Monroe man styles beard, runs every day for a cause
MONROE, NC (WBTV) - Tim McBride runs. Every day. Today was his 1,251 day in a row.
Do the math: That's over three years of running.
"Cancer patients can't take days off, so neither can I," McBride told WBTV.
McBride runs in marathons across the country to raise money for cancer research and awareness. You might have seen him at local races. His crazy, colorful beard is hard to miss.
McBride, who works at Monroe Middle School as a data manager, has been growing his facial hair for two years. It has become part of his race-day uniform. McBride decorates it to reflect whatever cause he is supporting.
His beard has been pink for breast cancer, purple for leukemia, red, white, and blue for the Marine Corps Marathon and light blue for the Tar Heel Ten Miler.
Even with dozens of looks, McBride said it is not hard to remember how it all got started – back in 2011 with bad news from a family member.
"My brother-in-law had told us one night that he had just been diagnosed with lymphoma," McBride said.
The next day, McBride saw a billboard promoting Team In Training, The Leukemia and Lymphoma Society's endurance sports training program. He knew he had to get involved.
"It was kind of like a message from God to me, 'Hey, you need to check that out,'" McBride said.
McBride went online and saw that the next marathon was over 4,000 miles away from his home in Monroe. He registered anyway.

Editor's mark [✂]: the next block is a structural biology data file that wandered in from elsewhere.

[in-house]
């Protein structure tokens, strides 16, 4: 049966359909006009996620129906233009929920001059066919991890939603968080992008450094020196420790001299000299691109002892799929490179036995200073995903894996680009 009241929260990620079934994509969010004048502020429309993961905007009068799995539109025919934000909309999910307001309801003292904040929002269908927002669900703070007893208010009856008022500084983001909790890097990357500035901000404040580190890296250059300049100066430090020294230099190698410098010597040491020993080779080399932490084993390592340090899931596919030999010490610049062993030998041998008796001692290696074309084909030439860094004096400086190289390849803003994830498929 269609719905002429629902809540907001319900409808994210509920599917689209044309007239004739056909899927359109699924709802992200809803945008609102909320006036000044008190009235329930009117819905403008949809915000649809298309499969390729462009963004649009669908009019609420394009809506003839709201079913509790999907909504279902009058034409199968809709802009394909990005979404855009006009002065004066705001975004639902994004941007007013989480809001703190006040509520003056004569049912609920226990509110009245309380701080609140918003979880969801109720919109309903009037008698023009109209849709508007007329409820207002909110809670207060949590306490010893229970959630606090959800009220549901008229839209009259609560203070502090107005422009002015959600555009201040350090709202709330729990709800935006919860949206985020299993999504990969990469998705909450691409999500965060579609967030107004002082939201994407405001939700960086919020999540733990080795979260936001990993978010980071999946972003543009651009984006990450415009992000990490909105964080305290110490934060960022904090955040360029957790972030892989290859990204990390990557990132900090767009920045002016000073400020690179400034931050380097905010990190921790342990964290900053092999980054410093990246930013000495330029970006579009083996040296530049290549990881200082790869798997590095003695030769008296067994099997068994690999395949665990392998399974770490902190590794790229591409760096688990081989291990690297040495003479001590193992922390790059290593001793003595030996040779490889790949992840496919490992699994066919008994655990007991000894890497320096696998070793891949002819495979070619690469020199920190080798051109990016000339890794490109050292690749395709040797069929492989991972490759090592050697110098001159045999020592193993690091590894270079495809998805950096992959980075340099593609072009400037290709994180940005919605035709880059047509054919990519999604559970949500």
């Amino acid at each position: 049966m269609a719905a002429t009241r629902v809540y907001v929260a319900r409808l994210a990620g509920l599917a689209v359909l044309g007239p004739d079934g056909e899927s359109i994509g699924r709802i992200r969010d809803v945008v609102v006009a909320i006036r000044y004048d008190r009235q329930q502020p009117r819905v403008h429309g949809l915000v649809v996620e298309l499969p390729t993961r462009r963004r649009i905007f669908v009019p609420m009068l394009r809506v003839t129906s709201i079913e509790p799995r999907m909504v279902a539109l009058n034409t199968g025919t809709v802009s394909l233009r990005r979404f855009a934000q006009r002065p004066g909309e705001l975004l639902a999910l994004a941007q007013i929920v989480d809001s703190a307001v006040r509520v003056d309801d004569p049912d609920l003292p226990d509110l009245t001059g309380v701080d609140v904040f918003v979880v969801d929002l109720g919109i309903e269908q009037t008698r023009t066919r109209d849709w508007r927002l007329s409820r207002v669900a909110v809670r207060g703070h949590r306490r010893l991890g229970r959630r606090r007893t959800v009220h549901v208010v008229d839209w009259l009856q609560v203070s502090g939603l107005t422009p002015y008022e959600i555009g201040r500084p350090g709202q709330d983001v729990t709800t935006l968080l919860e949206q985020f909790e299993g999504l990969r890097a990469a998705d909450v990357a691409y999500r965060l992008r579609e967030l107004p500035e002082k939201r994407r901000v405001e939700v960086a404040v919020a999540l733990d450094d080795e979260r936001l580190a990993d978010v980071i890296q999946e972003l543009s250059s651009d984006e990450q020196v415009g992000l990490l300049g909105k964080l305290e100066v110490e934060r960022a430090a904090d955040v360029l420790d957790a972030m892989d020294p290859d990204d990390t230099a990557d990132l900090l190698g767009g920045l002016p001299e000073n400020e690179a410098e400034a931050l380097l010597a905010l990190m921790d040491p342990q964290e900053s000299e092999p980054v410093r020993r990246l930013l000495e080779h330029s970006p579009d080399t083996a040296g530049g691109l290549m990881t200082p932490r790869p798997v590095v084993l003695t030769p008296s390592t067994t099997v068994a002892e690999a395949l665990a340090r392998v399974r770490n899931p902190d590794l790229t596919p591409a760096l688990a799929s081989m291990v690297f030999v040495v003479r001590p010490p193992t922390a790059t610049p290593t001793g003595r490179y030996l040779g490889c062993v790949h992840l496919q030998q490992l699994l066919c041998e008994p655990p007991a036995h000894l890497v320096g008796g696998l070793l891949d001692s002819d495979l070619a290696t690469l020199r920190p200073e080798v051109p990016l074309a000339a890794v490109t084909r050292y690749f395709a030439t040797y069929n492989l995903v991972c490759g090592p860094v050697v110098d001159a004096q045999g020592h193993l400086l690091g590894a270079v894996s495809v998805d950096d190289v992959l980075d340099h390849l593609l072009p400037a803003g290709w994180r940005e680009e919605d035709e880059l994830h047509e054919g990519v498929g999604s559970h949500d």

"I signed up to run the Mayor's Marathon in Anchorage, Alaska," he laughed. "And that was without a beard. Just a moustache."
Since then, McBride has completed seven marathons across the country. This year he plans to run two more.
"Sometimes the people's reaction to the beard, you know, now that I've started decorating it and stuff, that's more fun than the races," McBride said.
One reaction, he said, stands out. McBride was having dinner after a race in Raleigh. His beard was dyed bright purple for leukemia. A mother of a leukemia patient noticed him. She approached.
"You run for Team In Training, don't you?" she asked.
He said he did.
"Well my daughter is alive because of crazy people like you that go out there and raise money," she responded.
That, McBride says, is what it's about.
"I keep thinking that one of those dollars that I raise is going to be the one that finds the cure," McBride said.
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